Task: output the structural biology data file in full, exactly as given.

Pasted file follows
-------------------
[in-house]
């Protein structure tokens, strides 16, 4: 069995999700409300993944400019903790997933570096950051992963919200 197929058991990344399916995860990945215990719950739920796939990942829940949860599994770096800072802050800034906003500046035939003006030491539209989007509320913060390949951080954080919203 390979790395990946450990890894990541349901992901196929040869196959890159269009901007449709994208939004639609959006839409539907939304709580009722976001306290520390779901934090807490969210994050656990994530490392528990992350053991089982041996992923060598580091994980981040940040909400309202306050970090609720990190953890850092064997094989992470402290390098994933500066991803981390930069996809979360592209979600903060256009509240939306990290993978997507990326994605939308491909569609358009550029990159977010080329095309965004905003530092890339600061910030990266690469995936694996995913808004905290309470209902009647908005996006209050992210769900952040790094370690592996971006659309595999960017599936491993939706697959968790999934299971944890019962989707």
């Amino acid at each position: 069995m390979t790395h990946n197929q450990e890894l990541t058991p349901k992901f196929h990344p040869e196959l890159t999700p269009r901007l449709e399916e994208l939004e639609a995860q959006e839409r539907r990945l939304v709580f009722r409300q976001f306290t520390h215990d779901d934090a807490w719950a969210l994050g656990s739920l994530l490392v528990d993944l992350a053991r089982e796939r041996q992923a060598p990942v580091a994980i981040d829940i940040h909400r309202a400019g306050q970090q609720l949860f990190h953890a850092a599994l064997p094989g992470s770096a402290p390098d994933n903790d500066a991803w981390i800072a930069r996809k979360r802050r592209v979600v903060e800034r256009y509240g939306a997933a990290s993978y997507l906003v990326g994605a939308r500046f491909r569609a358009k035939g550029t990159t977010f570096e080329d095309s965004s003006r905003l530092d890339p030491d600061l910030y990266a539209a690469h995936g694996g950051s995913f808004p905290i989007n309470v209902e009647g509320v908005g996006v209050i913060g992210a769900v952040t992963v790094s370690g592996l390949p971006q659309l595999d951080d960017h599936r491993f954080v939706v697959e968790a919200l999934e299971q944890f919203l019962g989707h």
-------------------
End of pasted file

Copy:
[in-house]
């Protein structure tokens, strides 16, 4: 069995999700409300993944400019903790997933570096950051992963919200 197929058991990344399916995860990945215990719950739920796939990942829940949860599994770096800072802050800034906003500046035939003006030491539209989007509320913060390949951080954080919203 390979790395990946450990890894990541349901992901196929040869196959890159269009901007449709994208939004639609959006839409539907939304709580009722976001306290520390779901934090807490969210994050656990994530490392528990992350053991089982041996992923060598580091994980981040940040909400309202306050970090609720990190953890850092064997094989992470402290390098994933500066991803981390930069996809979360592209979600903060256009509240939306990290993978997507990326994605939308491909569609358009550029990159977010080329095309965004905003530092890339600061910030990266690469995936694996995913808004905290309470209902009647908005996006209050992210769900952040790094370690592996971006659309595999960017599936491993939706697959968790999934299971944890019962989707």
């Amino acid at each position: 069995m390979t790395h990946n197929q450990e890894l990541t058991p349901k992901f196929h990344p040869e196959l890159t999700p269009r901007l449709e399916e994208l939004e639609a995860q959006e839409r539907r990945l939304v709580f009722r409300q976001f306290t520390h215990d779901d934090a807490w719950a969210l994050g656990s739920l994530l490392v528990d993944l992350a053991r089982e796939r041996q992923a060598p990942v580091a994980i981040d829940i940040h909400r309202a400019g306050q970090q609720l949860f990190h953890a850092a599994l064997p094989g992470s770096a402290p390098d994933n903790d500066a991803w981390i800072a930069r996809k979360r802050r592209v979600v903060e800034r256009y509240g939306a997933a990290s993978y997507l906003v990326g994605a939308r500046f491909r569609a358009k035939g550029t990159t977010f570096e080329d095309s965004s003006r905003l530092d890339p030491d600061l910030y990266a539209a690469h995936g694996g950051s995913f808004p905290i989007n309470v209902e009647g509320v908005g996006v209050i913060g992210a769900v952040t992963v790094s370690g592996l390949p971006q659309l595999d951080d960017h599936r491993f954080v939706v697959e968790a919200l999934e299971q944890f919203l019962g989707h």